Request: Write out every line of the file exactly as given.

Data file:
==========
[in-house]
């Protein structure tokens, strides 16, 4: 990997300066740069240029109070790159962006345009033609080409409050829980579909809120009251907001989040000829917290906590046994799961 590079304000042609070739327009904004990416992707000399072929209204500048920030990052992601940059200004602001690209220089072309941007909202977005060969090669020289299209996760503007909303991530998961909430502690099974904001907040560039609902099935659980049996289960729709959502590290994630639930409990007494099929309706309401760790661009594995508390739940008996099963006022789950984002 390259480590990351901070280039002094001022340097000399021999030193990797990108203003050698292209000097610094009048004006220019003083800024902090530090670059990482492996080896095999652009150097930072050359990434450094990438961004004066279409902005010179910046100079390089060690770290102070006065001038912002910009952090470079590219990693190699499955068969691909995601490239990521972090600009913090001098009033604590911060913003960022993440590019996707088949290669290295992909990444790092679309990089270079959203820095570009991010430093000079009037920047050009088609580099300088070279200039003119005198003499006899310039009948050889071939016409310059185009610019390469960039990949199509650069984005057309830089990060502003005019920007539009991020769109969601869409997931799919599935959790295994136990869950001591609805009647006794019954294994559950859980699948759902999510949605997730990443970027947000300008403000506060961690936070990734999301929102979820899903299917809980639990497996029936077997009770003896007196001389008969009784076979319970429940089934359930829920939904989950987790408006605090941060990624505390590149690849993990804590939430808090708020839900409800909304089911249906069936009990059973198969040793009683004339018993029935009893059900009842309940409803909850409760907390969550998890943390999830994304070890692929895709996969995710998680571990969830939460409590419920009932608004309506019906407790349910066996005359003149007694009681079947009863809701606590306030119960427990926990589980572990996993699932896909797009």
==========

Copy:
[in-house]
């Protein structure tokens, strides 16, 4: 990997300066740069240029109070790159962006345009033609080409409050829980579909809120009251907001989040000829917290906590046994799961 590079304000042609070739327009904004990416992707000399072929209204500048920030990052992601940059200004602001690209220089072309941007909202977005060969090669020289299209996760503007909303991530998961909430502690099974904001907040560039609902099935659980049996289960729709959502590290994630639930409990007494099929309706309401760790661009594995508390739940008996099963006022789950984002 390259480590990351901070280039002094001022340097000399021999030193990797990108203003050698292209000097610094009048004006220019003083800024902090530090670059990482492996080896095999652009150097930072050359990434450094990438961004004066279409902005010179910046100079390089060690770290102070006065001038912002910009952090470079590219990693190699499955068969691909995601490239990521972090600009913090001098009033604590911060913003960022993440590019996707088949290669290295992909990444790092679309990089270079959203820095570009991010430093000079009037920047050009088609580099300088070279200039003119005198003499006899310039009948050889071939016409310059185009610019390469960039990949199509650069984005057309830089990060502003005019920007539009991020769109969601869409997931799919599935959790295994136990869950001591609805009647006794019954294994559950859980699948759902999510949605997730990443970027947000300008403000506060961690936070990734999301929102979820899903299917809980639990497996029936077997009770003896007196001389008969009784076979319970429940089934359930829920939904989950987790408006605090941060990624505390590149690849993990804590939430808090708020839900409800909304089911249906069936009990059973198969040793009683004339018993029935009893059900009842309940409803909850409760907390969550998890943390999830994304070890692929895709996969995710998680571990969830939460409590419920009932608004309506019906407790349910066996005359003149007694009681079947009863809701606590306030119960427990926990589980572990996993699932896909797009």